The Tales of Bora Bazaar, Mumbai

“Get in the car. Where are you off to?” asked the boys.

“I’m going to Fort to help a friend buy some paper.”

“Rolling paper?” One of them grinned, and produced a joint from his pocket.

I smiled. “No, it’s –” I didn’t have time to explain; my ride had pulled over. I abruptly said goodbye to my friends, and hopped in the Uber.

Fast-forward 20 minutes and we were under a canopy of trees, aging grey buildings, and the clear blue skies of 3:30 pm.

Fort is like a maze. The lanes and by-lanes are never-ending. We found ourselves scurrying around the labyrinth like mice looking for cheese. Except we were looking for paper.

Along our expedition, we found a series of food stalls on the pavement selling pav bhaji, pulao, coin pizzas, ragda patties and — “You’re not well, and can’t eat any of this anyway, so let’s go.” And with that, I was dragged away from the sizzling daabeli that was gliding on the steaming pan.

The paper shop was in a lane adjacent to the one we were strolling in. The street greeted us with a tiny cigarette shop on one side and a corn seller on the other. As we entered Bora Bazaar, I couldn’t quite gauge the vibe — half the men wore formals and rode on bikes while the rest cycled around in their inner vests.

We passed a paper shop named The Papers Tailor. While we were caught up admiring the name, we arrived at Sun Enterprises Paper and Board Traders. It was a double-decker and we could view both floors from outside, although mysteriously, it had no stairs leading to the top.

The walls were filled with post-it-sized papers of every texture and colour. The distracted shopkeeper hastily showed us more paper tones like a deck of cards spread across the table. Every paper had a different story; every texture gave a different experience.

I became obsessed with caressing every paper on the wall. Fine, grainy, soft, hard, smooth, firm, sturdy, moist, slippery, glossy, thick, thin, or do you want something in the middle? We stood there like counterfeit experts, choosing what we thought might work.

On picking our choice of papers, we were sent into one of the ancient greying buildings. The stares of men in tight jeans accompanied us as we walked up a flight of stairs in the darkness. We reached a yellow-lit office where a sloth-of-a-man with a snail-paced brain gave us the prices and sizes.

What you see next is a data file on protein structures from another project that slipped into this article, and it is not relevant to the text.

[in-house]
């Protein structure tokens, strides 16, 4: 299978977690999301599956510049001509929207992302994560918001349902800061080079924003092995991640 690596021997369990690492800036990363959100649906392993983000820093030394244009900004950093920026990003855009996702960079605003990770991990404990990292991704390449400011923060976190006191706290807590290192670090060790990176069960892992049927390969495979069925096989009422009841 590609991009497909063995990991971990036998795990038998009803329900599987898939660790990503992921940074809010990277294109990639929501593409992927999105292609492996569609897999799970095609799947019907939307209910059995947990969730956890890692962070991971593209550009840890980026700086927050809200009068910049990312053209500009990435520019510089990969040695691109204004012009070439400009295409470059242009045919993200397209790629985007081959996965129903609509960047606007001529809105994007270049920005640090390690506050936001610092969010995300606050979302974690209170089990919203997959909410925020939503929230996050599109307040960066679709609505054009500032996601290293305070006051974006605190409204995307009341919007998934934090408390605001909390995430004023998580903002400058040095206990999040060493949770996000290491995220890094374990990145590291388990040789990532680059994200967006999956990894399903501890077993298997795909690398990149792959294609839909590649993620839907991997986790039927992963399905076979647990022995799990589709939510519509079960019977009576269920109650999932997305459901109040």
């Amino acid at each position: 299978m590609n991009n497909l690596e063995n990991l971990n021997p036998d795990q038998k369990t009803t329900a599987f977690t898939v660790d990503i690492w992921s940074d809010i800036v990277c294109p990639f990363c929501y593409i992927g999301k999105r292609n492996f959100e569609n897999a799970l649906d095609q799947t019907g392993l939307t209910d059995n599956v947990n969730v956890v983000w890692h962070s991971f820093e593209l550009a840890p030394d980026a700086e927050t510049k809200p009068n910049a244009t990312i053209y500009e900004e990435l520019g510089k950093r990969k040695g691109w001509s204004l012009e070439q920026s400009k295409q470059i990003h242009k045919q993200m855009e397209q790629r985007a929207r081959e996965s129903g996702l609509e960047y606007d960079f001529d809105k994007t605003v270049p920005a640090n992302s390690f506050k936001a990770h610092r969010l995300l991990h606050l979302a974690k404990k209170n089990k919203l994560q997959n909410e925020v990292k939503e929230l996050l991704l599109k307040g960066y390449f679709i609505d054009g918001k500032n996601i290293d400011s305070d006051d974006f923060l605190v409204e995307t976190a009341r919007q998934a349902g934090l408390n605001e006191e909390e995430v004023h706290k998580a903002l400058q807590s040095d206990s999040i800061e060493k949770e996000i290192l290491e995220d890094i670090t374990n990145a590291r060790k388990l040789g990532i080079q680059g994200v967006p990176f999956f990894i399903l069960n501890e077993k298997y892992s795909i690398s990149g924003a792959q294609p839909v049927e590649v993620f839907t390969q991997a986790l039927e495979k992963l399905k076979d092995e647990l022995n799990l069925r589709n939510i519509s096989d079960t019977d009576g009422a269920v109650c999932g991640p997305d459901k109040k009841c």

After several failed attempts of talking to him in different languages, we politely pronounced him a dimwit. But through him we gathered that good quality paper could cost up to Rs. 36 a sheet, or maybe more.

To pickup our selected sheets, we were instructed to go alone to the godown and look for a “Ramu”. Exit lane, turn left into a lane and right into a by-lane.

The by-lane greeted us familiarly — with the stares of men. It was narrow, grey and black. Bikes were randomly placed with mechanic tools scattered on the ground. An old-school scooter with the side seat had a rat as its driver.

We found the godown and Ramu — the quintessential disinterested worker in a torn vest filled with holes. Behind his potbelly he hid, for as far as I could see, sheets of paper neatly stacked up to 30 feet high. A spellbinding sight for us. Not so much for Ramu, we gathered from his deadbeat look.

It’ll be fun if he forgets an un-stubbed cigarette here, I thought menacingly.

Once our sheets were inspected, rolled, and tucked under our arms, we began the last leg of our journey to the paper cutter shop. Opposite a fire station, a few lanes away we called, “Hey bhau!” With the chops of the guillotine, we got our papers sliced, rolled and taped for the taking. Who knew scissors had turned mainstream?

I was exhausted but our mission was accomplished, and how. The nooks and crannies of Bora Bazaar turned, what I thought would be a mundane job, into an adventure. It was a male-dominated, lazy market but their sluggish yet comical attitude made it an afternoon worth remembering.

As we sauntered out of the lane, my eye fell on the cigarette shop across the street. I nudged my head in that direction and said with a smirk, “Looks like there’s one last paper we need to buy.”

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